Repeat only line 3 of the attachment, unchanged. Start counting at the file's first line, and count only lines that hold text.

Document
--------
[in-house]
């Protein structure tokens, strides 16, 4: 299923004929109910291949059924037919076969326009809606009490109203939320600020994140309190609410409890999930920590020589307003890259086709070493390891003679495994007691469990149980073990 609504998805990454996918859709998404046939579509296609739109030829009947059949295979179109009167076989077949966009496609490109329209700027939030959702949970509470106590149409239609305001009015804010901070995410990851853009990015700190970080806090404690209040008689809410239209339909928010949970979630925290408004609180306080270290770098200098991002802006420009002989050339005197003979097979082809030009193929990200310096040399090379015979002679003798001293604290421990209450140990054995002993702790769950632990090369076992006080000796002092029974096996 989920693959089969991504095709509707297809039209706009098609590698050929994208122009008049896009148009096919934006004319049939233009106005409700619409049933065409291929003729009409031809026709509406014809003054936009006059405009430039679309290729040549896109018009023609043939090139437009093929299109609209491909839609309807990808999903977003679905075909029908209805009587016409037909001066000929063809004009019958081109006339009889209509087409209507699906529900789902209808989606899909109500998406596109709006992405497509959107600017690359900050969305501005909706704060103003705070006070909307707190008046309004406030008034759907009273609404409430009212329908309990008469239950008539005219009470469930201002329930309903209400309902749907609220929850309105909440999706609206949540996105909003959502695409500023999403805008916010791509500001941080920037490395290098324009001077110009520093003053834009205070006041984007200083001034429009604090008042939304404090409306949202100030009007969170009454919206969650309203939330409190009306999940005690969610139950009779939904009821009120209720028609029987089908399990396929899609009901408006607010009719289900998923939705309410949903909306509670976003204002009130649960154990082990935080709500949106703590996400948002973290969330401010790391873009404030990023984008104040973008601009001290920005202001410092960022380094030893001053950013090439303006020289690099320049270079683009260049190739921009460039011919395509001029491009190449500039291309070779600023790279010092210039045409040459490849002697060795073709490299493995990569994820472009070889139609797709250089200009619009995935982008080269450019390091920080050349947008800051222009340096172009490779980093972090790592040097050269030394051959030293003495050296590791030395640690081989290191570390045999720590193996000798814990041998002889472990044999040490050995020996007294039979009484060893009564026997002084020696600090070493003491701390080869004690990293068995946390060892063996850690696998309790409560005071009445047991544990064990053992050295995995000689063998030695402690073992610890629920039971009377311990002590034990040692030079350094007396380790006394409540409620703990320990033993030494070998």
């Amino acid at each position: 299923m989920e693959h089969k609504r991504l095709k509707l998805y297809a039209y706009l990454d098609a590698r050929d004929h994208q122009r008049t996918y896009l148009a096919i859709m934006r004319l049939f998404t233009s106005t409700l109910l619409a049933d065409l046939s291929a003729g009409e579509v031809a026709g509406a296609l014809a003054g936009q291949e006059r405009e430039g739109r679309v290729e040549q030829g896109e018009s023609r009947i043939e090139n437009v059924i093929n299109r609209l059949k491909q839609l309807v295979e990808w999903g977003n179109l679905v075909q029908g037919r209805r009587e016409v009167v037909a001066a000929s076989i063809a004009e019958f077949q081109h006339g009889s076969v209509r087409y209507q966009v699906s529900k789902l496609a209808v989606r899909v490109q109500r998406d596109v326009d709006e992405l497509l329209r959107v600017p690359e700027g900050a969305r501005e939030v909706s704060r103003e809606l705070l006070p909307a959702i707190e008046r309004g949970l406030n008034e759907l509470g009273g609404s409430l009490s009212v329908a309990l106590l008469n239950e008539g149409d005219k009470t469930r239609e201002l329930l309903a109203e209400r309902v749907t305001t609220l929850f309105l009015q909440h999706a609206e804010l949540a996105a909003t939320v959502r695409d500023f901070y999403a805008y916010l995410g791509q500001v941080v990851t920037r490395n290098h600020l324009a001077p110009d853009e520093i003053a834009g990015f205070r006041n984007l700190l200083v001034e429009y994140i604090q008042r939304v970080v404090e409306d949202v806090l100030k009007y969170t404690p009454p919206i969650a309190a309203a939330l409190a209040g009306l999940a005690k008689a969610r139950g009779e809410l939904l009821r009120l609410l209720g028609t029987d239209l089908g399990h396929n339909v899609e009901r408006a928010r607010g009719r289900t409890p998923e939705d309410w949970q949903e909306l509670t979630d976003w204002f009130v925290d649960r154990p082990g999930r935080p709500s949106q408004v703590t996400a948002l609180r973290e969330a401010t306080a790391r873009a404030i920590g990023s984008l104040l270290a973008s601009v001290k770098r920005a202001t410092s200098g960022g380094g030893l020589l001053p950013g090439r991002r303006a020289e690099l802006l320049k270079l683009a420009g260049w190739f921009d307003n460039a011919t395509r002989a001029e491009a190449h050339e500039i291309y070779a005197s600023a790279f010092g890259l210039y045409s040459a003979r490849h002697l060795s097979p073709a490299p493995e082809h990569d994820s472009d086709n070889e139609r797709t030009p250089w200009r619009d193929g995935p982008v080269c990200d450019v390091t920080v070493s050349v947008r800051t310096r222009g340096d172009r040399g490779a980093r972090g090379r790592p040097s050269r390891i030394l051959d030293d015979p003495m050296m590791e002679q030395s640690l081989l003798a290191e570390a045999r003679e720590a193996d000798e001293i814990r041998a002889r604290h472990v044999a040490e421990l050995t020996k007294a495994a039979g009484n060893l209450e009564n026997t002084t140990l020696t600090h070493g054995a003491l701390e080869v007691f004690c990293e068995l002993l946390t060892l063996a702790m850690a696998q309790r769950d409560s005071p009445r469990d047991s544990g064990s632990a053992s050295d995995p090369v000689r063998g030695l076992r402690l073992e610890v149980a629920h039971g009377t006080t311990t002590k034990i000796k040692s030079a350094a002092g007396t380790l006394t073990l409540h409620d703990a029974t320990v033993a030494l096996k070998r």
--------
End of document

């Amino acid at each position: 299923m989920e693959h089969k609504r991504l095709k509707l998805y297809a039209y706009l990454d098609a590698r050929d004929h994208q122009r008049t996918y896009l148009a096919i859709m934006r004319l049939f998404t233009s106005t409700l109910l619409a049933d065409l046939s291929a003729g009409e579509v031809a026709g509406a296609l014809a003054g936009q291949e006059r405009e430039g739109r679309v290729e040549q030829g896109e018009s023609r009947i043939e090139n437009v059924i093929n299109r609209l059949k491909q839609l309807v295979e990808w999903g977003n179109l679905v075909q029908g037919r209805r009587e016409v009167v037909a001066a000929s076989i063809a004009e019958f077949q081109h006339g009889s076969v209509r087409y209507q966009v699906s529900k789902l496609a209808v989606r899909v490109q109500r998406d596109v326009d709006e992405l497509l329209r959107v600017p690359e700027g900050a969305r501005e939030v909706s704060r103003e809606l705070l006070p909307a959702i707190e008046r309004g949970l406030n008034e759907l509470g009273g609404s409430l009490s009212v329908a309990l106590l008469n239950e008539g149409d005219k009470t469930r239609e201002l329930l309903a109203e209400r309902v749907t305001t609220l929850f309105l009015q909440h999706a609206e804010l949540a996105a909003t939320v959502r695409d500023f901070y999403a805008y916010l995410g791509q500001v941080v990851t920037r490395n290098h600020l324009a001077p110009d853009e520093i003053a834009g990015f205070r006041n984007l700190l200083v001034e429009y994140i604090q008042r939304v970080v404090e409306d949202v806090l100030k009007y969170t404690p009454p919206i969650a309190a309203a939330l409190a209040g009306l999940a005690k008689a969610r139950g009779e809410l939904l009821r009120l609410l209720g028609t029987d239209l089908g399990h396929n339909v899609e009901r408006a928010r607010g009719r289900t409890p998923e939705d309410w949970q949903e909306l509670t979630d976003w204002f009130v925290d649960r154990p082990g999930r935080p709500s949106q408004v703590t996400a948002l609180r973290e969330a401010t306080a790391r873009a404030i920590g990023s984008l104040l270290a973008s601009v001290k770098r920005a202001t410092s200098g960022g380094g030893l020589l001053p950013g090439r991002r303006a020289e690099l802006l320049k270079l683009a420009g260049w190739f921009d307003n460039a011919t395509r002989a001029e491009a190449h050339e500039i291309y070779a005197s600023a790279f010092g890259l210039y045409s040459a003979r490849h002697l060795s097979p073709a490299p493995e082809h990569d994820s472009d086709n070889e139609r797709t030009p250089w200009r619009d193929g995935p982008v080269c990200d450019v390091t920080v070493s050349v947008r800051t310096r222009g340096d172009r040399g490779a980093r972090g090379r790592p040097s050269r390891i030394l051959d030293d015979p003495m050296m590791e002679q030395s640690l081989l003798a290191e570390a045999r003679e720590a193996d000798e001293i814990r041998a002889r604290h472990v044999a040490e421990l050995t020996k007294a495994a039979g009484n060893l209450e009564n026997t002084t140990l020696t600090h070493g054995a003491l701390e080869v007691f004690c990293e068995l002993l946390t060892l063996a702790m850690a696998q309790r769950d409560s005071p009445r469990d047991s544990g064990s632990a053992s050295d995995p090369v000689r063998g030695l076992r402690l073992e610890v149980a629920h039971g009377t006080t311990t002590k034990i000796k040692s030079a350094a002092g007396t380790l006394t073990l409540h409620d703990a029974t320990v033993a030494l096996k070998r």